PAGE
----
Cages have two sides: the inside and the outside. It matters a lot why one is inside. It’s either to protect what the cage contains or to protect those outside. Cages are made of different materials and come in all shapes and sizes. There are cages for the little birds sold on Sundays at churchyards, there are simple medium sized cages for animals such as cats and dogs—and big ones too, for giraffes and elephants. There are cages that we can see and touch—and there are those that are unseen.
Some unseen cages are sometimes stronger than those made of steel. These cages are made of stifling traditions, distorted thinking or traumatic experiences and are often built to protect the one inside.
It is so difficult to venture outside a cage one has built to keep violence out. The person inside suffers silently and cannot seem to do away with the cage. But because life goes on, the person inside acquires a different image—a persona that few people can seem to understand. He loses his authenticity and becomes unhappy—often making others unhappy too!
Sometimes, we are not aware that we actually push someone into a cage or cause him to build one for himself. Bullies have a profound effect on their victims. So do overbearing parents and meddling grandparents. Even with the best of intentions, things do not always work out the way we think they should.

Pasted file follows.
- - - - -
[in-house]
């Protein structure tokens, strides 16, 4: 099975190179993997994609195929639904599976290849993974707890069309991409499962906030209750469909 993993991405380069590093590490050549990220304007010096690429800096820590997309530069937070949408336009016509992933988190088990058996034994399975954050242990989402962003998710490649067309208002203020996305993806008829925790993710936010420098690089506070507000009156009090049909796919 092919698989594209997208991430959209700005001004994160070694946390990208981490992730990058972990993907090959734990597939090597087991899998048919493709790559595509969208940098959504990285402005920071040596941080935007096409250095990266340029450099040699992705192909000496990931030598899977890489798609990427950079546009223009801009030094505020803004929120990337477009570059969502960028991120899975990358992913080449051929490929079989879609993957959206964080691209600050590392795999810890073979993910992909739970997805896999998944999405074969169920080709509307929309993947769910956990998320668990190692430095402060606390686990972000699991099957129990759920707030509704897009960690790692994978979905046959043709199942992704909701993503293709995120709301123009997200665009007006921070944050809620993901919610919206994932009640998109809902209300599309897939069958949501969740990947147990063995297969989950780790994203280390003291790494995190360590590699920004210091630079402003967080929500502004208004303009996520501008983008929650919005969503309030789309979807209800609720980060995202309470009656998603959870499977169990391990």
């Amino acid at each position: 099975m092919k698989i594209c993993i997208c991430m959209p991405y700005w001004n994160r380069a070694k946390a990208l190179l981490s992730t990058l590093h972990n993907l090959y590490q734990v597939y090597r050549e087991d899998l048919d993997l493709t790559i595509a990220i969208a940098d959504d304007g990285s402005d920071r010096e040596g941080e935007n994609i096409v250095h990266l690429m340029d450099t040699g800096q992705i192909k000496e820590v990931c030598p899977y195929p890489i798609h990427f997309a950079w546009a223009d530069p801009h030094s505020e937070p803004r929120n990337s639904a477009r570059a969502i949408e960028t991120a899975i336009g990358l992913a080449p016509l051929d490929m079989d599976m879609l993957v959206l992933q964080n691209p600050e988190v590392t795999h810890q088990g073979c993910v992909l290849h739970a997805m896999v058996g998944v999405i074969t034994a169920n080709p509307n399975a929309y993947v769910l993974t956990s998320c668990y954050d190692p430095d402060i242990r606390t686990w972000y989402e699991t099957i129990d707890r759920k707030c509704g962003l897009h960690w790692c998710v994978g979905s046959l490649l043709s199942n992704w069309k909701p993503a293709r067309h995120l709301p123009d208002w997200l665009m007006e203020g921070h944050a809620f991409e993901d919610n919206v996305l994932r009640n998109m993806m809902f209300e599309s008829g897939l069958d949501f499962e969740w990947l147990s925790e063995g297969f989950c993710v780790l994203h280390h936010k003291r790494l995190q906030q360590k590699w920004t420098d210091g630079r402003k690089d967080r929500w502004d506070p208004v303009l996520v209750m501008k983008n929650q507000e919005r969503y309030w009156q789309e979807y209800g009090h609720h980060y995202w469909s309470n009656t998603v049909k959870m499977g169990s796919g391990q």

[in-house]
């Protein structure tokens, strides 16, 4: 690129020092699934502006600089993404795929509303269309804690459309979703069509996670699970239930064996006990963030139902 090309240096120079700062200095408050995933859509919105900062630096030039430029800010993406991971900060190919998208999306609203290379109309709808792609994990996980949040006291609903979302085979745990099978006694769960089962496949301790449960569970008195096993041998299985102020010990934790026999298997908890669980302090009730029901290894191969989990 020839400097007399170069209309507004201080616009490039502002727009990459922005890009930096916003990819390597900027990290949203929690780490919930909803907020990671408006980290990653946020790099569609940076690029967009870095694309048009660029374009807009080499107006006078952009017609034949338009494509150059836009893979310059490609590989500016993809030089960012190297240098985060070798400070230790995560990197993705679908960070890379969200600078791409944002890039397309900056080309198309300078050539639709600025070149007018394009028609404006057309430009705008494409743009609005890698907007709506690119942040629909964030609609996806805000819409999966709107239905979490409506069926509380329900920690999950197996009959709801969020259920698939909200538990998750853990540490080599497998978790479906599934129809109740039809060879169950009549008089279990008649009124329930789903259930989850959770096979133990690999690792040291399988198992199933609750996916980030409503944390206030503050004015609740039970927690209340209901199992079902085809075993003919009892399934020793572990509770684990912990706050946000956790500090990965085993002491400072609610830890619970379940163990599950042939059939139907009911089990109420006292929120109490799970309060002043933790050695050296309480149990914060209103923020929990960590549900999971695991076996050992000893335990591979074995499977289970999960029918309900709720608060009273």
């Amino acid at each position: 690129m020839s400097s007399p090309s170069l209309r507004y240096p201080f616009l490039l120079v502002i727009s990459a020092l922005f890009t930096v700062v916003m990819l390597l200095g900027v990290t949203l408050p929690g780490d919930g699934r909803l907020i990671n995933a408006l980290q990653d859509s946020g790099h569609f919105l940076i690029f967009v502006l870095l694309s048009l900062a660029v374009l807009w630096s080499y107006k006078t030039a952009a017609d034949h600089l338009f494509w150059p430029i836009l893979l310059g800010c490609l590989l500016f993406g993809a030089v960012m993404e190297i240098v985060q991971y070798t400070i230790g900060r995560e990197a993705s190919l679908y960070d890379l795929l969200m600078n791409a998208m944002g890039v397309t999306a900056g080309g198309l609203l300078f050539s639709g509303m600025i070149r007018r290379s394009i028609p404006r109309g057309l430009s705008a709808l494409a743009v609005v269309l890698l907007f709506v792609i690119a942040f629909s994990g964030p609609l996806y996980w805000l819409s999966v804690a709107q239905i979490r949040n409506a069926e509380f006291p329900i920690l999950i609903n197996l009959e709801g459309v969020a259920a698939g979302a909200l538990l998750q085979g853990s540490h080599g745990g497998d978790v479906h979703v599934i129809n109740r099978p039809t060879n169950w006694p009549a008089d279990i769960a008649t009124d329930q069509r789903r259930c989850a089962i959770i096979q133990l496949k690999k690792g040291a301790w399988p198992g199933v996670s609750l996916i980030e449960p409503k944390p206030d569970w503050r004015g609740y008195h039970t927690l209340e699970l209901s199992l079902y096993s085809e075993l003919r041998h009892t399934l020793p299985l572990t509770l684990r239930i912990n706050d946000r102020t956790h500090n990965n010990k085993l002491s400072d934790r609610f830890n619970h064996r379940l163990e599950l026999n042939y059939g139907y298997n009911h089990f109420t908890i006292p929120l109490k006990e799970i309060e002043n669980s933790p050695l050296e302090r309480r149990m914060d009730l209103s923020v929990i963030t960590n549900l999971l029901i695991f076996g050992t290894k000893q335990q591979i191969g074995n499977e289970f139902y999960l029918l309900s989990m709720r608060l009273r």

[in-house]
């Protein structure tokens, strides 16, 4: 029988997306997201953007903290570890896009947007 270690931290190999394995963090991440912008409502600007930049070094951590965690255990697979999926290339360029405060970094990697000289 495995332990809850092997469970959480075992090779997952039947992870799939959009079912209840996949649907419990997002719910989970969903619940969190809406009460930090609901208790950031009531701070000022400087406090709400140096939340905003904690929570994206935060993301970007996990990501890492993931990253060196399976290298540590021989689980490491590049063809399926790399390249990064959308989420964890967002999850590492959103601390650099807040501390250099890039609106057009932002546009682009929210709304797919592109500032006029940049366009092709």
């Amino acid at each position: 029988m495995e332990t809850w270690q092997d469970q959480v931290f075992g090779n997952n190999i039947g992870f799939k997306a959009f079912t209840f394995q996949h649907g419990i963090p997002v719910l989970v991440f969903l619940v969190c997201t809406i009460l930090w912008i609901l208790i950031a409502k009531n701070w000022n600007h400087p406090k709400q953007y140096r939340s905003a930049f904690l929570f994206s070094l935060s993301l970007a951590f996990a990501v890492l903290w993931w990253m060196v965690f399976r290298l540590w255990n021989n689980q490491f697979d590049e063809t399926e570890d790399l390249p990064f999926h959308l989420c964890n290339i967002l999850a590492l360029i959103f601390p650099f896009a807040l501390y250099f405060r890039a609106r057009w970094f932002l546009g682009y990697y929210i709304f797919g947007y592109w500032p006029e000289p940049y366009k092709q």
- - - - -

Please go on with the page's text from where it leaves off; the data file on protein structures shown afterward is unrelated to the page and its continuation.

There are cages that come from hurts and fears—so we often overthink or believe more easily in whatever is negative. To a certain extent, being cautious can help protect us, our feelings most especially. However, whatever protects us can keep away happiness as well!
Perhaps the most difficult cage to get rid of is the one built from a traumatic experience. Many times, we aren’t even aware that we have built that protective cage. How does one tear down something we are not even aware exists? We don’t.
I built one for myself but tore it down ages ago, but only after I realized I lived in one. I guess we all have some sort of enclosure, some are easy to escape from, some are rather durable, but the best ones are resilient. When a cage becomes resilient, it is no longer an enclosure—but a cocoon from which a transformed person emerges. I suddenly realize that I like cages after all!